Tournament Stats. We've published some key player statistics for this week's Abu Dhabi Championship that will help to shape a view on players who traditionally play well at this event: Current Form | Tournament Form | First Round Leader Stats | Top 20 Finishes.
Predictor Model. Our published Predictor Model is available here. As always you can build your own model using the variables available.
DraftKings Predictor Model: For those of you who play DraftKings there's now a dedicated predictor model available here.
Winners & Prices. 2016: Rickie Fowler, 16/1; 2015: Gary Stal, 150/1; 2014: Pablo Larrazabal, 125/1; 2013: Jamie Donaldson, 66/1; 2012: Robert Rock, 150/1; 2011: Martin Kaymer, 8/1, 2010: Martin Kaymer, 14/1. For a summary of winners odds on the European Tour for the past 6 years based on the completed 2016 schedule click here.
Weather Forecast. The latest weather forecast for the Abu Dhabi region is here. The tournament should enjoy warm (high 70s, low 80s) and dry conditions throughout the 4 days with light winds picking up just a little each afternoon, although nothing too taxing for the professionals.
Tournament Trends & Key Factors.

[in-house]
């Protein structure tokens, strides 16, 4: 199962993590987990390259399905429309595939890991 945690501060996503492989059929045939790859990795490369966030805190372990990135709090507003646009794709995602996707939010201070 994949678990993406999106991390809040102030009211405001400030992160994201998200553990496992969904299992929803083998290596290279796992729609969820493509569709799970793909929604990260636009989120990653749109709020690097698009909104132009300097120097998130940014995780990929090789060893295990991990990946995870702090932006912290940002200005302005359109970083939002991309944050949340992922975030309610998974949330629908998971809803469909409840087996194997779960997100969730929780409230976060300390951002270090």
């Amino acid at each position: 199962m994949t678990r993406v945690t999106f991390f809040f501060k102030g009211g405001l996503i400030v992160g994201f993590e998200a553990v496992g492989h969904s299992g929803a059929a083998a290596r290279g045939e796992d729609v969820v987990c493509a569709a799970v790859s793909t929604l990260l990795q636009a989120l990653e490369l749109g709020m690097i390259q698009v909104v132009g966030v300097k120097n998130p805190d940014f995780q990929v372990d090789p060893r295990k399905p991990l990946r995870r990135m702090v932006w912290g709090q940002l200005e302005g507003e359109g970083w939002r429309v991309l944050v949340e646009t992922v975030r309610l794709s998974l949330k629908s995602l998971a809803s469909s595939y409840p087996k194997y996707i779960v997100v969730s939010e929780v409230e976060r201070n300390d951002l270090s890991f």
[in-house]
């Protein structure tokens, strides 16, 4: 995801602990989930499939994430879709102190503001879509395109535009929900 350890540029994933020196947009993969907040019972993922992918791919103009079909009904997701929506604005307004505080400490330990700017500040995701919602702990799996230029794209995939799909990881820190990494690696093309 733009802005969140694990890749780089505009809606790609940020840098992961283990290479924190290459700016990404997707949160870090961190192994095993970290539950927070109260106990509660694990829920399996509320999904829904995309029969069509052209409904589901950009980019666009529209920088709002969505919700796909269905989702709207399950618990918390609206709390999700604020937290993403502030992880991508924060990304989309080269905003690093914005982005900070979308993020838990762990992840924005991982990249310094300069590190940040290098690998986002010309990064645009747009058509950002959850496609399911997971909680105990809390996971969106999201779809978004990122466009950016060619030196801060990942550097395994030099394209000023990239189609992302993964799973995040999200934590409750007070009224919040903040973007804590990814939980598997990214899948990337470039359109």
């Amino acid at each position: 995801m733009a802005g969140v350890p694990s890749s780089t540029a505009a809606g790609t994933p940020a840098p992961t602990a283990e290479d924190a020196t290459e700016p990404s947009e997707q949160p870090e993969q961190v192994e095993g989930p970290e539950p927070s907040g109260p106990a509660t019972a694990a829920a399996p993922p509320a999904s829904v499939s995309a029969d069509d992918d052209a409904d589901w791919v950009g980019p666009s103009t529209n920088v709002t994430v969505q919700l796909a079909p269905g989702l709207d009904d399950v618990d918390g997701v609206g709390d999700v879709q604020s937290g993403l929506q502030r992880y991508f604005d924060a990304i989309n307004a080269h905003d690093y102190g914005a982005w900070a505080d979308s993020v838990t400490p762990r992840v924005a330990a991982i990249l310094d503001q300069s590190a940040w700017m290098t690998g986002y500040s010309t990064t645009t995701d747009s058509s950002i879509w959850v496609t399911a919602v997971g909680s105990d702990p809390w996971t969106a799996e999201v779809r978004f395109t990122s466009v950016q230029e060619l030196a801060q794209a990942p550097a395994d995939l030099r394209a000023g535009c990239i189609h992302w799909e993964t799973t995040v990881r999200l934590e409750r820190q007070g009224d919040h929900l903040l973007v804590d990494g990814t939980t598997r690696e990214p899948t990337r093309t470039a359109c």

Analysing the final stats of the past 5 winners gives us a little more insight into the requirements for this test:
It's interesting to note that all 5 winners arrived with pretty consistent form without anything overly spectacular with last year's winner Rickie Fowler showing the most tangible form before lifting the trophy here. All 5 had decent weeks on the greens with Fowler showing excellent control from tee-to-green throughout the 4 days which was reflected in the fact that he made just 3 bogeys and a double over the course of the event. Stal in 2015 also had a solid week from tee-to-green and offset 6 bogeys with 25 birdies; Larrazabal scrambled fantastically for 4 days (78.3%) and made just 5 bogeys on the week on a tough track. Donaldson also scrambled well (77.8%) and made 6 bogeys on the week, whereas Rock made just enough birdies (21) to offset his 8 bogeys (50% scrambling).
On a track such as this, minimising mistakes is likely to be as critical a making birdies which makes a player's performance around the greens important this week. That said, the course is long and demanding off the tee so every aspect of a potential winner's game will be examined here and a top quality all-round performance may well be the answer to this riddle.
Digging deeper into the stats, the one common factor that links all 5 winners is that they'd produced a strong total putting performance in one of their most recent performances to suggest that they were approaching this event with some considerable confidence in their flat stack: